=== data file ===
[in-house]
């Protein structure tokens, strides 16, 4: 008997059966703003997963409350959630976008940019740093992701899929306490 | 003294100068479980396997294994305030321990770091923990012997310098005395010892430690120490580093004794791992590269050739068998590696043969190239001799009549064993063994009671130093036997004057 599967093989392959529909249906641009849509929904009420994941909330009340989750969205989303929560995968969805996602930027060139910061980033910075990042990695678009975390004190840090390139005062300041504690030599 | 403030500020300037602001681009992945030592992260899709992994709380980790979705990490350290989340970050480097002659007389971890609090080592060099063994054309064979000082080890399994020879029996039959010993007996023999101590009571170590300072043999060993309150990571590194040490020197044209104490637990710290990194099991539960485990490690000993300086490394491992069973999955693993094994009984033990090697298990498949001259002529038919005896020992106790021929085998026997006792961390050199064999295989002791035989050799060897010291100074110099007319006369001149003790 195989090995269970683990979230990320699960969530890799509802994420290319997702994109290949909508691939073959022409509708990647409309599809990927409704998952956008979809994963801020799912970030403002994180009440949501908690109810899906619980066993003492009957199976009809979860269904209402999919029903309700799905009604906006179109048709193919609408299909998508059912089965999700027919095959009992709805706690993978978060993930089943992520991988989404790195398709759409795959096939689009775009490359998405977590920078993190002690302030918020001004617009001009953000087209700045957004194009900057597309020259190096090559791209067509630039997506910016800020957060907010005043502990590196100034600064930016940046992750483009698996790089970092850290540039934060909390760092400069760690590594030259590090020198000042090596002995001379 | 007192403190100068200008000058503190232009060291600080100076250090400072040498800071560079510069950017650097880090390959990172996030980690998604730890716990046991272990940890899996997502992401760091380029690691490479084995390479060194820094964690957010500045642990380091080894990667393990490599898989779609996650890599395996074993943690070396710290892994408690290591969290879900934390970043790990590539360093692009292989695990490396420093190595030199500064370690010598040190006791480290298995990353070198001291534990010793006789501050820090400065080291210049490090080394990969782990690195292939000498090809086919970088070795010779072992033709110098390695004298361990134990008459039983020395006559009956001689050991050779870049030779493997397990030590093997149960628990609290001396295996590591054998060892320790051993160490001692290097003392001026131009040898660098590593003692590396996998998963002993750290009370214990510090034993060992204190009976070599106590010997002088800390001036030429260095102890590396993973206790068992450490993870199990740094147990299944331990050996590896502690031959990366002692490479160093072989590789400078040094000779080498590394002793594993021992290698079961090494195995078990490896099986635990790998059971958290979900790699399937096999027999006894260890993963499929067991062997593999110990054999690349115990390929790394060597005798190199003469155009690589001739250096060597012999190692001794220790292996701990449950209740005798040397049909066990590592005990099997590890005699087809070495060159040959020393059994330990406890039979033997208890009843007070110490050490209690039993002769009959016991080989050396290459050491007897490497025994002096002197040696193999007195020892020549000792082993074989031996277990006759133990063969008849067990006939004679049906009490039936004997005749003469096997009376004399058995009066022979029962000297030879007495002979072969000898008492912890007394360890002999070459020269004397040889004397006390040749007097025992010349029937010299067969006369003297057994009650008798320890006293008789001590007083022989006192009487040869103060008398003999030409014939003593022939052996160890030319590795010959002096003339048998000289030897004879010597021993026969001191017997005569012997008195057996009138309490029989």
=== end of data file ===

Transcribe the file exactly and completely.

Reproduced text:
[in-house]
């Protein structure tokens, strides 16, 4: 008997059966703003997963409350959630976008940019740093992701899929306490 | 003294100068479980396997294994305030321990770091923990012997310098005395010892430690120490580093004794791992590269050739068998590696043969190239001799009549064993063994009671130093036997004057 599967093989392959529909249906641009849509929904009420994941909330009340989750969205989303929560995968969805996602930027060139910061980033910075990042990695678009975390004190840090390139005062300041504690030599 | 403030500020300037602001681009992945030592992260899709992994709380980790979705990490350290989340970050480097002659007389971890609090080592060099063994054309064979000082080890399994020879029996039959010993007996023999101590009571170590300072043999060993309150990571590194040490020197044209104490637990710290990194099991539960485990490690000993300086490394491992069973999955693993094994009984033990090697298990498949001259002529038919005896020992106790021929085998026997006792961390050199064999295989002791035989050799060897010291100074110099007319006369001149003790 195989090995269970683990979230990320699960969530890799509802994420290319997702994109290949909508691939073959022409509708990647409309599809990927409704998952956008979809994963801020799912970030403002994180009440949501908690109810899906619980066993003492009957199976009809979860269904209402999919029903309700799905009604906006179109048709193919609408299909998508059912089965999700027919095959009992709805706690993978978060993930089943992520991988989404790195398709759409795959096939689009775009490359998405977590920078993190002690302030918020001004617009001009953000087209700045957004194009900057597309020259190096090559791209067509630039997506910016800020957060907010005043502990590196100034600064930016940046992750483009698996790089970092850290540039934060909390760092400069760690590594030259590090020198000042090596002995001379 | 007192403190100068200008000058503190232009060291600080100076250090400072040498800071560079510069950017650097880090390959990172996030980690998604730890716990046991272990940890899996997502992401760091380029690691490479084995390479060194820094964690957010500045642990380091080894990667393990490599898989779609996650890599395996074993943690070396710290892994408690290591969290879900934390970043790990590539360093692009292989695990490396420093190595030199500064370690010598040190006791480290298995990353070198001291534990010793006789501050820090400065080291210049490090080394990969782990690195292939000498090809086919970088070795010779072992033709110098390695004298361990134990008459039983020395006559009956001689050991050779870049030779493997397990030590093997149960628990609290001396295996590591054998060892320790051993160490001692290097003392001026131009040898660098590593003692590396996998998963002993750290009370214990510090034993060992204190009976070599106590010997002088800390001036030429260095102890590396993973206790068992450490993870199990740094147990299944331990050996590896502690031959990366002692490479160093072989590789400078040094000779080498590394002793594993021992290698079961090494195995078990490896099986635990790998059971958290979900790699399937096999027999006894260890993963499929067991062997593999110990054999690349115990390929790394060597005798190199003469155009690589001739250096060597012999190692001794220790292996701990449950209740005798040397049909066990590592005990099997590890005699087809070495060159040959020393059994330990406890039979033997208890009843007070110490050490209690039993002769009959016991080989050396290459050491007897490497025994002096002197040696193999007195020892020549000792082993074989031996277990006759133990063969008849067990006939004679049906009490039936004997005749003469096997009376004399058995009066022979029962000297030879007495002979072969000898008492912890007394360890002999070459020269004397040889004397006390040749007097025992010349029937010299067969006369003297057994009650008798320890006293008789001590007083022989006192009487040869103060008398003999030409014939003593022939052996160890030319590795010959002096003339048998000289030897004879010597021993026969001191017997005569012997008195057996009138309490029989």